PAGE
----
Did you know that according to the World Meteorological Organization (WMO), humanity will see a surge in new global temperature records in the next five years? With increasing global temperatures coming hand in hand with human-induced greenhouse gases that bring about more ocean heating and acidification, and more extreme weather conditions that induce faster-melting glaciers and rising sea levels, humanity has been pushed to adapt quicker. Especially when it comes to the communities we live in. Abroad, architects, interior designers, and engineers use biomaterials in their projects–materials made from animals, plants, and fungi. Here are just some of the few popular and slightly unusual materials that they use:

  1. Hemp

For buildings, hemp is often used as hempcrete–a composite of hemp fibers and lime that when combined, make a durable product that’s also great at insulation and resistant to molding. Though hemp is a type of cannabis plant and is under the same umbrella as marijuana, hemp has very low levels of psychoactive tetrahydrocannabinol (THC.) Hemp has a quick growth rate and is more effective than trees at closing off carbon. Architecture-wise, hempcrete is formed from the plant’s woody inner part which is mixed with lime, water, and sand to create a material with excellent thermal and acoustic insulation.

hempcrete in The Flat House in Cambridgeshire.
The Flat House in Cambridgeshire, England was constructed using hempcrete panels. Image by Oskar Proctor.
  1. Mycelium

The vegetative part of a mushroom, mycelium is extremely popular in the fashion industry as an alternative to leather. Fast-growing and cultivatable in industrial bioreactors, mycelium can feed on low-grade agricultural waste and closes off carbon stored in the biomass as it grows. Utrecht-based designer Morgan Ruben for one used this to design the leaf-shaped Folium lamp which was grown in a leaf-shaped aluminum cast mixed with hemp fiber. By letting the mycelium grow in between the hemp fibers for about one to two weeks, a light-colored or marble-colored leaf would be produced.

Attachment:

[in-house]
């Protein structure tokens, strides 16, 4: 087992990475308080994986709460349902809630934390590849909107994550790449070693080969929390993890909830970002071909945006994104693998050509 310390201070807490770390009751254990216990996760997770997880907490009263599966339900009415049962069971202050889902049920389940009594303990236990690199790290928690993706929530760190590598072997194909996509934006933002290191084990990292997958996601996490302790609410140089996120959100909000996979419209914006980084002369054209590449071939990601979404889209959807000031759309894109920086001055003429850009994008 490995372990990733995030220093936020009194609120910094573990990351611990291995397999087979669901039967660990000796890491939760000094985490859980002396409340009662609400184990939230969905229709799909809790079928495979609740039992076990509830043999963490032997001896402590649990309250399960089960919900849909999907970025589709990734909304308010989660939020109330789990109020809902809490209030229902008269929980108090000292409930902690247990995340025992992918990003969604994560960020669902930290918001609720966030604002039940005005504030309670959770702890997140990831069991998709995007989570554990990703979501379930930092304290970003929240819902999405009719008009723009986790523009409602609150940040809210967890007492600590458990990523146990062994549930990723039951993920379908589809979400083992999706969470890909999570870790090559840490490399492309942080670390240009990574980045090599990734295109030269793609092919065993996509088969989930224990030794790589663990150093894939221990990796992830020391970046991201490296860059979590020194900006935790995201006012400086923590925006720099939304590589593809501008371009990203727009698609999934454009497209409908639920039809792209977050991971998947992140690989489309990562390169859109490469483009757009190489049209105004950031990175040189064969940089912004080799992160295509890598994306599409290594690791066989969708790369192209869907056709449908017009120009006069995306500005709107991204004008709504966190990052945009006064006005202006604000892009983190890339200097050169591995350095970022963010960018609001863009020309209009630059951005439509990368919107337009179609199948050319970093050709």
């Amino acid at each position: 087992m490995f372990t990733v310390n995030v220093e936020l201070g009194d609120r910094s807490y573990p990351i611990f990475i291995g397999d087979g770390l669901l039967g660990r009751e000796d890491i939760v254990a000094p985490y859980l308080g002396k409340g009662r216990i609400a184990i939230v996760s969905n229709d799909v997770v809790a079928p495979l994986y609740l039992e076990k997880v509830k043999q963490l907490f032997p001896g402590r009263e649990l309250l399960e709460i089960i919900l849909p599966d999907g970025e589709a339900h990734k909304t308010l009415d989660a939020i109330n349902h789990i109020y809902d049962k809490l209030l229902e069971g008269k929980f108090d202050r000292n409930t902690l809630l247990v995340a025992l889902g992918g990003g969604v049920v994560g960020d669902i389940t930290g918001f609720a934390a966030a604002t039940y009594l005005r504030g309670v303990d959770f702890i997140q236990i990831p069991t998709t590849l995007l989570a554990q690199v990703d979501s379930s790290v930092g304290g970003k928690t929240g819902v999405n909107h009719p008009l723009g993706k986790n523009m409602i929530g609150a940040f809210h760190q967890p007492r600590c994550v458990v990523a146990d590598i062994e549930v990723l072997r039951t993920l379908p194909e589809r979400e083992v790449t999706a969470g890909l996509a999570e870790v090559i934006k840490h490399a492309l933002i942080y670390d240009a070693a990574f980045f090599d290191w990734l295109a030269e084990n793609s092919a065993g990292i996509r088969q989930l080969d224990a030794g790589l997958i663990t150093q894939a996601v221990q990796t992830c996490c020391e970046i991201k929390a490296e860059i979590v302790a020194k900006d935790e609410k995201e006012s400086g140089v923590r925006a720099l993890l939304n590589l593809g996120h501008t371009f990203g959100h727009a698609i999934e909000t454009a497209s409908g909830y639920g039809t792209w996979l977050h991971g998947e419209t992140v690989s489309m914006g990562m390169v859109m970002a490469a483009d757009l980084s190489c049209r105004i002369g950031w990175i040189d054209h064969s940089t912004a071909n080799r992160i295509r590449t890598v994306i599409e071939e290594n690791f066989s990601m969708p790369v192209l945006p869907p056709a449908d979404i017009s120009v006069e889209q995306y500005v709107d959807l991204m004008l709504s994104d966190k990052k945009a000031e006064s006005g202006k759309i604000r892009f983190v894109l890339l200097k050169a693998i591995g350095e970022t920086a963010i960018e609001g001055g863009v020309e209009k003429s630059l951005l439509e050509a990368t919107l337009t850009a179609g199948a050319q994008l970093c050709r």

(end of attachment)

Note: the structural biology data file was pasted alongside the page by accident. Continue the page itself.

Morgan Ruben’s Folium light is made from mycelium and if left to grow longer than two weeks, would grow actual mushrooms. Image from Morgan Ruben.
  1. Algae

Often processed into bioplastic polymers which can be used as a replacement for fossil plastics, algae is a relatively new sustainable material for the industry. Considering that algae (which includes seaweed and kelp) are important sources of oxygen in the water and are responsible for closing off more carbon than land plants, algae has been used as a minor element in architecture for projects like the renovation of Le Magasin Électrique– a historical building in the Parc des Ateliers.

These algae-stained plaster prototypes line the bathroom walls of Le Magasin Électrique. Image by Laurens Bekemans.

Related read: Biomaterials in Le Magasin Électrique’s Eco-friendly Workspace

  1. Cellulose

A structural compound typically found within the cell walls of green plants, it’s a material that can be extracted from various plants including trees, and is usually used to create fibers. These days this material is used in fashion, the food industry (in packaging), and in architecture and construction like Barcelona-based startup Hontext which developed a construction board derived from a combination of enzymes and cellulose harvested from the waste streams from making paper. Instead of letting them go to the landfills, the firm used these as interior partitioning or cladding. Aside from being lighter, more flexible, and possessing of greater sound absorption, the cellulose board’s production method also makes the board emissions-free since they’re produced using gas and electricity generated from Vacarisses’–a village in the province of Barcelona, Spain– digestion of the town’s waste.

Hontext’s cellulose boards are products of cellulose residue taken from cardboard and paper waste generated at paper mills. Image by Alga Studio.

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